As if to underscore just how vital these machines can be to the cause of life, the very first mother who had a scan by the new machine discovered she was expecting twins. Though there are few studies regarding the effect of ultrasound viewing on women’s abortion decisions, Draper told the Knights of Columbus assembled on January 4 that, in her time at Mary’s House, only one woman has ever made the decision to have an abortion after seeing her child in the womb via ultrasound. That’s a powerful testimony to the impact of this equipment, to say nothing of the women who work at Mary’s House.

Another way to support Mary’s House and the cause of life is by attending the Annual Pro-Life Banquet, the Fête For Life – A Mary’s House Pregnancy Care Center Fundraiser at 6:00 p.m. on Tuesday, February 19, at the Bossier City Civic Center. For tickets and more information, please visit https://maryshouseoflafoundation.org or call 318- 220-8009.

Praise Academy: Building Faith, Education and Community in Lakeside

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by Jessica Rinaudo

Every city has them – areas rampant with crime, populated by the poor, the hungry, those surviving day to day. Shreveport, Louisiana is no exception. I found myself driving into one such area of town late in September, looking past the crumbling houses and overgrown grass on Yale Street. I had been told to keep my doors locked and come straight to the address I had been provided.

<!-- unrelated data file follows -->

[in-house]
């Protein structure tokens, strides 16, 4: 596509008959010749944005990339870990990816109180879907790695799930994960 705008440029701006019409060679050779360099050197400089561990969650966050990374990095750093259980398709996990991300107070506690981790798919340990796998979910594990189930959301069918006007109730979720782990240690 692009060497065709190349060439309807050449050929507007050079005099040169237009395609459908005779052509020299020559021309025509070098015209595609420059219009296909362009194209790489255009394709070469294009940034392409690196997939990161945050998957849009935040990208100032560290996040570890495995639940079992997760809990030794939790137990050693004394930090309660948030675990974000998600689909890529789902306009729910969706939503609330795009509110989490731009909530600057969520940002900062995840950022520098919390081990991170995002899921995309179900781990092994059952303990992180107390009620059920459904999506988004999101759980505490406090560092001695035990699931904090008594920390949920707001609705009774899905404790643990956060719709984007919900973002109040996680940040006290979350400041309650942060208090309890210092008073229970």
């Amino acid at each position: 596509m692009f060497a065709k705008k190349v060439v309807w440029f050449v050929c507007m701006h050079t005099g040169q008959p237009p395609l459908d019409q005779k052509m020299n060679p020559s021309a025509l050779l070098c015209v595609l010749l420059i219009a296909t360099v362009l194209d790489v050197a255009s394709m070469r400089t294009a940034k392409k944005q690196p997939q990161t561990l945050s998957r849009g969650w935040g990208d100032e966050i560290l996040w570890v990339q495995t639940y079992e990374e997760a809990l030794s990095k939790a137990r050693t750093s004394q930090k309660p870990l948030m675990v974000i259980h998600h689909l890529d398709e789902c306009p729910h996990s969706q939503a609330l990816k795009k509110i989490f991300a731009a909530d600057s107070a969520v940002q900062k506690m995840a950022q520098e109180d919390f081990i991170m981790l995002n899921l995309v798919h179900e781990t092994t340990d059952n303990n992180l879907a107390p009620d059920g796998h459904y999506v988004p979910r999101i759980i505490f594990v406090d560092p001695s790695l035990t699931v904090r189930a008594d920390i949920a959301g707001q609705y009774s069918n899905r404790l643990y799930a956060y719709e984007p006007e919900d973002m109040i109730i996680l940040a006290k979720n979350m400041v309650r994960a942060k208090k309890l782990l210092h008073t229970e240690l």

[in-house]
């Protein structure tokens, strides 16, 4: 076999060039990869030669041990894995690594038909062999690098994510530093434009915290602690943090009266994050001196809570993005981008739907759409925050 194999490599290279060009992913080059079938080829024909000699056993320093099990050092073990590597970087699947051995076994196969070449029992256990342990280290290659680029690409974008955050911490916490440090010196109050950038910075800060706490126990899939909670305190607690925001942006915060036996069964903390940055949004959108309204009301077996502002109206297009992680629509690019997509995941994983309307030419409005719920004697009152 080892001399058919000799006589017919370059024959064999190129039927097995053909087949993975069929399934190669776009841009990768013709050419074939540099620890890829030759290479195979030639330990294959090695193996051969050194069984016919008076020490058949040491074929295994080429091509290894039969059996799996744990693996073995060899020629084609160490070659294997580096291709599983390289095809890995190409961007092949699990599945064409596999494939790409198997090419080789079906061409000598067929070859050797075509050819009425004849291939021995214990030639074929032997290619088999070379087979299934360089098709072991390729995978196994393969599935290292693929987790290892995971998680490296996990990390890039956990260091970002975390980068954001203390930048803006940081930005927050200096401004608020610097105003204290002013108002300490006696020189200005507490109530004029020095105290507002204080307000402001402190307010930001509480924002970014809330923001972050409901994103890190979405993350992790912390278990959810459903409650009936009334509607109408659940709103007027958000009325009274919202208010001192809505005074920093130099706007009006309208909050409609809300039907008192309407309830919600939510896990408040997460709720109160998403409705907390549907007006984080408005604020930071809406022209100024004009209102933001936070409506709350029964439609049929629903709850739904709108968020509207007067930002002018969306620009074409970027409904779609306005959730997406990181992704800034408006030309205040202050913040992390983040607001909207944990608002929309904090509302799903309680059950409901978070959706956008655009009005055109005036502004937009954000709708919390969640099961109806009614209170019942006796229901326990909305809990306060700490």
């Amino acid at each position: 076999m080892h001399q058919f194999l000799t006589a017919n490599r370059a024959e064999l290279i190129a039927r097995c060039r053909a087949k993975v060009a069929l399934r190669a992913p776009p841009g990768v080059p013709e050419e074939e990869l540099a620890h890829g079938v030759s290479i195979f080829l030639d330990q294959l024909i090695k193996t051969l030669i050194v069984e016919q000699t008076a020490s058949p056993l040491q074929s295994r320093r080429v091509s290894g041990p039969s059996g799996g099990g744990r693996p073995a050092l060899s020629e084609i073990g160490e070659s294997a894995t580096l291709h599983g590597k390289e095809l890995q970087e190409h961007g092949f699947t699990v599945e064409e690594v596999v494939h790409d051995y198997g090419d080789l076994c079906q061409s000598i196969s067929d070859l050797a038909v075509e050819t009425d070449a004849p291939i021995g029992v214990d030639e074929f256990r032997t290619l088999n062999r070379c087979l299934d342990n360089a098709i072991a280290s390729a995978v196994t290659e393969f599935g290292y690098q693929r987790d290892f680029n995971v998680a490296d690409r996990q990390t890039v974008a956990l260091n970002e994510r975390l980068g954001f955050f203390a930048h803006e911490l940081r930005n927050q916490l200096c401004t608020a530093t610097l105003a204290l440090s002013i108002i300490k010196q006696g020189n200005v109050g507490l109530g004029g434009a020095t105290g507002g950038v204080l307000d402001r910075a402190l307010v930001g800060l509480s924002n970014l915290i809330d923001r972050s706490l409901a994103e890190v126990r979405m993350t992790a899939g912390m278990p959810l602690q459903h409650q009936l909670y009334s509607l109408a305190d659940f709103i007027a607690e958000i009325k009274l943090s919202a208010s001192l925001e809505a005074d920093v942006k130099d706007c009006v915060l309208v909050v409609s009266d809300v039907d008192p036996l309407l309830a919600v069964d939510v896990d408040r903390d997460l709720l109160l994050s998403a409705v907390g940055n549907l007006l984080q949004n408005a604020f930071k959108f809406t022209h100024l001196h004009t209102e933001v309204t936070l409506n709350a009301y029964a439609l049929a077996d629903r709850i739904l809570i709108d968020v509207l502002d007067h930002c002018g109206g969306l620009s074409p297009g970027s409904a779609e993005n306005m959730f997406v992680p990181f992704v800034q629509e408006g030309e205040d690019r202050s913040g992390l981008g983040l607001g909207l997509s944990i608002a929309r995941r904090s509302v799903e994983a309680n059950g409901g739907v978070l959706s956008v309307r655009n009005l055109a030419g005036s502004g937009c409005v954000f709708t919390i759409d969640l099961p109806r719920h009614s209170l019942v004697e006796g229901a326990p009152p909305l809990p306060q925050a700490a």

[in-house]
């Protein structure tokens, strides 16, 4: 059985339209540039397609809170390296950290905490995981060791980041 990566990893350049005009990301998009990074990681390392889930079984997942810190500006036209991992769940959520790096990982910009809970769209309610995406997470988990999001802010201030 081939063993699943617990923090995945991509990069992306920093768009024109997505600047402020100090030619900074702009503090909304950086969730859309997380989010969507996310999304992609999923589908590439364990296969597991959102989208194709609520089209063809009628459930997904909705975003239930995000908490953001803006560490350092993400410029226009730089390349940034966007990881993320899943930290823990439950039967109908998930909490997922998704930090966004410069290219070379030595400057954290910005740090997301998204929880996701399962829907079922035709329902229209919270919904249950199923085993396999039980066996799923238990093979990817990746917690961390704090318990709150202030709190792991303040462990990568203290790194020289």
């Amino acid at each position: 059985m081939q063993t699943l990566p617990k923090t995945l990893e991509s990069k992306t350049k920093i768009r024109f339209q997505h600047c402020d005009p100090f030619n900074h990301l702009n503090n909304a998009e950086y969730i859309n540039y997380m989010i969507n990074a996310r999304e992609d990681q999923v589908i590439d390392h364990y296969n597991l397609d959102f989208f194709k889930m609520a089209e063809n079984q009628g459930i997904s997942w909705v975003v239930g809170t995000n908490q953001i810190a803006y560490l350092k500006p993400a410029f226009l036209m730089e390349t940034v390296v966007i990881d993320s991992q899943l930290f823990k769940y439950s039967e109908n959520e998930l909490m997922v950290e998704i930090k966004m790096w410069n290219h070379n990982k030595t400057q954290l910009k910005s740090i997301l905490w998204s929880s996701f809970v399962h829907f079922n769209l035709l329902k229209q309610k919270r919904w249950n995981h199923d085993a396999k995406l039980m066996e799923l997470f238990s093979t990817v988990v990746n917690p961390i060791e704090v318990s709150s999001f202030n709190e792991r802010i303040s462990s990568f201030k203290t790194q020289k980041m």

When I finally located the street, I made the turn and my eyes grew in wonder at what I beheld there: a row of structurally sound, neatly landscaped, beautiful homes lining the road. And out in the front of one of the houses was a sign that proudly declared that this was the home of Praise Academy.

But the outside was just the beginning. Inside held a much more beautiful treasure: 25 neighborhood children sat with their teachers learning everything from fine motor skills and their letters, to sentence structure and history lessons. This gift, this beautiful sight, was brought to fruition by the People of Praise, and, as they will tell you, was directed by God.

David Zimmel, a missionary for the People of Praise who moved to Shreveport from Oregon, walked out of one of the homes – his home it turned out – and greeted me with a smile. Together with People of Praise member, Julie Bruber, they offered to give me a walking tour while they told me about what they have accomplished, against all odds, in the heart of a depressed community in Shreveport since 2005.

“We heard the Lord calling us to go somewhere and do something, that’s about as specific as it was,” said David of his beginning days as a missionary. “So three of us went out and looked all across the country, specifically the South… And we got lost when we toured Shreveport. We got lost in this neighborhood and just fell in love with it… We felt the Lord was saying ‘This is it.’ Within a month we bought a piece of land. We built one house, and then we started a summer camp. And every year the houses and the summer camp have grown,” said David.

Today their summer camp is a four to six week long program for nearly 150 neighborhood children.